include Harvard and Stanford.
The court's visit was a component of
American Indian Law Day, an annual
event organized by the University's Native
American Law Students Association.
Expanding from Gallup, New Mexico
to Flagstaff, Arizona, the Navajo Nation
inhabits the largest land area of the 265
indigenous tribes in the United States.
With a population of about 300,000, the
Navajo Nation has its own executive, leg-
islative and judicial branches.
The most powerful manifestation of
tribal sovereignty is the tribal court, said
Paul Spruhan, the permanent law clerk
of the Navajo Supreme Court. The task
of the courts is to define and interpret the
relationship between tribal law and feder-
al law, said Navajo Supreme Court Chief
Justice Herb Yazzie.
There is a fundamental difference in the
aims of the federal court system and the
tribal court system. In the eyes of Yazzie,
in the federal system, someone is meant to
win and someone is meant to lose.
Yazzie said the task of the tribal sys-
tem is to ensure the reestablishment of
harmony in society. This harmony is
reached when all individuals feel that their
thoughts, positions and needs are consid-
ered, Yazzie said in his opening remarks.
This difference is not meant to sug-
gest total cleavage between the two
courts. Yazzie said the courts must work
together to coexist peacefully. Within
the tribal system, there is a push-pull
relationship between statutory law and
common law. Common law is adopted
from traditional values and cultural
norms of the Navajo tribe, especially
those passed down orally.
Over time, there has been an ero-
sion of the tribal common law, said
Justice Rudy Bedonie.
As a result of pressure to assimilate into
"Western" culture, tribal societies began
to eschew their traditional values, forget-
ting what it was like when "Indians were
red men," Bedonie said.
In 2000, Navajo leaders passed legisla-
tion mandating the use of common law
in Navajo tribal courts, Justice Lorene
Ferguson said. Common law has always
been in the background, but in the last few
years, there has been a strong push to get
back to Navajo values.
The GerjaiRci KForci SehooI ofPuie f-PoIicy
at the Univexrty ofIVlchigan presents
Lieutenant General David Petraeus
Commander of the U.S. Army Combined Arms Center and
SolIdiering in Iraq-'-
Thursday, March 23, 2006
Ross School of Business, Hale Auditorium
701 Tappan Street
The public is invited to attend the lecture and the reception
This lectcitee is ade poss ibc by a senIerous gift from the C iigroup FoUridauon.
For more inforrmaion. c';ntat the Ford School at 73-764-3490 or visit
www'. Iordschoot. umich. e dU.
* Store now only
March 21, 1981 - University Cel-
lar Bookstore decided the "trade book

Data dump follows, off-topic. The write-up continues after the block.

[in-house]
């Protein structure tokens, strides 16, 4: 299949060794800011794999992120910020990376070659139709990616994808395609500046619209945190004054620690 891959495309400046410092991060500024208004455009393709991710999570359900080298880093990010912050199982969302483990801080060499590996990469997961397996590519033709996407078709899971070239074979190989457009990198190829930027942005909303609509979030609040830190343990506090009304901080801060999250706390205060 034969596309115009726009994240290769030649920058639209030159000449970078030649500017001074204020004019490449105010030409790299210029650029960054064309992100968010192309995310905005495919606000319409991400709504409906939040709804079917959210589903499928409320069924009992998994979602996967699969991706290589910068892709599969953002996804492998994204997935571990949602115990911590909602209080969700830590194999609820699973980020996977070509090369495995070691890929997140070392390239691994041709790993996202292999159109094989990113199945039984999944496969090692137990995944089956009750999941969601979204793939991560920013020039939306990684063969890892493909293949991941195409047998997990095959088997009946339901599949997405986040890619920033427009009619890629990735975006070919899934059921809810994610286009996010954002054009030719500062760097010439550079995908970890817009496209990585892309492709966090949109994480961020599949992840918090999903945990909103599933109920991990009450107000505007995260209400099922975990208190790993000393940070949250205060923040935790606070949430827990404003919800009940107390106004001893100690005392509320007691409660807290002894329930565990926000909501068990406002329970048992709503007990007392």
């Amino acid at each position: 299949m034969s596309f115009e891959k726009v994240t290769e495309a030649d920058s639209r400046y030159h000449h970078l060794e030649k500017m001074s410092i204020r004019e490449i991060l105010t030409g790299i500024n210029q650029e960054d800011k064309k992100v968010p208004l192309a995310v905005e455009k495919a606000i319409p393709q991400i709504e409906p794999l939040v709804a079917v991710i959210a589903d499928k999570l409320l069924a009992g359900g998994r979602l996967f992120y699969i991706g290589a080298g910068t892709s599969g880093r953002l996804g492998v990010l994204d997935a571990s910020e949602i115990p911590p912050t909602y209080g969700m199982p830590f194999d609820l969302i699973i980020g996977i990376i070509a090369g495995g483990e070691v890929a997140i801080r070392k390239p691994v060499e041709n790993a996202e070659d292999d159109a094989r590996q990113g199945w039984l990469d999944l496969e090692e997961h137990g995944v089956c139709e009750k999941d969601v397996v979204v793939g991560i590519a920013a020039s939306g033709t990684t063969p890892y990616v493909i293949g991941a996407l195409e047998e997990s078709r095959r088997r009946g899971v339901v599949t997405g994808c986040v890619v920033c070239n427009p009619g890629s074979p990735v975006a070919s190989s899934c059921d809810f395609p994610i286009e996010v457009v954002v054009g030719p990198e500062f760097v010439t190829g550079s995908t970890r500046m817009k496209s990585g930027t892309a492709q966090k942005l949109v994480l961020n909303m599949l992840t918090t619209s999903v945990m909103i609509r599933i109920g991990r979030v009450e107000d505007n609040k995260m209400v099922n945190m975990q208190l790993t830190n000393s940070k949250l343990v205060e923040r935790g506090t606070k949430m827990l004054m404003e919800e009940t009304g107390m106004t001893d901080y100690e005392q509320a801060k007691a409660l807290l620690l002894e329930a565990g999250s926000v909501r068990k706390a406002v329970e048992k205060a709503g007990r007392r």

department" does not bring sufficient
profits to the store and will be discon-
tinued starting June 1.
Like the 14 bookstores in the area,
the trade book department in U-Cel-
lar offers non-textbooks to customers,
mainly students. Unlike other book-
stores, U-Cellar is losing money by the
minute, with losses of over $175,000
between 1979 and 1980 sales. It cannot
afford to offer trade books as well as
low-priced textbooks any longer.
A $40,000 loss in the trade depart-
ment is expected for this year.
John Sappington, staff manager,
explains that expenses were not the only
factor in the Thursday-night decision.
"Not enough people were taking
advantage of the department," he said.
Matthew Neumeier, president of U-
Cellar's Board of Directors, said the
decision was for the good of the store
and its ability to serve the University
"It's to the point now where we can't
afford to have several loss centers,"
Neumeier said. "Here we had an alba-
tross drawing huge amounts each year.
Employees of the trade book
department, however, feel the depart-
ment still holds great importance in
"College trade book stores provide
great services because they carry
books that other stores won't carry,"
employee Lu Bjorklund said.
However, Bjorklund said the board can-
not ignore the looming financial losses.
Unlike the various bookstores
in the area, U-Cellar is decentral-
ized by department, with individual
Looking to sublet your house or
apa rtment this Spring/summ er.
Look no further than The MichigAn Dal[y'
Summer Su7let 5pecial Seciopn ~arcIet
CASH for your place while you re away from
If you're a junior, senior or a grad student, you could be one of the lucky
seven selected for an all-expenses-paid one-day internship with one of
these Michigan success stories:
David Brandon, '74, CEO, Domino's Pizza, Inc.
Location: Ann Arbor, Michigan
Randy and Jason Sklar, '94, comedians, hosts of ESPN Classic's "Cheap Seats"
Location: New York, New York
0 Joe Schwarz, '59, HLLD'03, member of United States House of
Representatives, representing 7th district of Michigan
Location: Washington, DC
Aaron Dworkin, '97, MMUS'98, founder and president of Sphinx Organization
for minorities in the classical arts
Location: Ann Arbor, Michigan
Harvey Briggs, '82, executive vice president and director of innovation for
Lindsay, Stone & Briggs
Location: Madison, Wisconsin
Linda McFall, '89, senior editor of Mira Books
Deadline: Noon on Friday, March 24
published: Thursday, March 30
Call the classified department at
The Daily for more info, 754-764-0557.
Or stop by 420 Maynard, next to the $A .
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SPACE IS LIMITED, SO RESERVE YOURS TODAY!
Text of ad: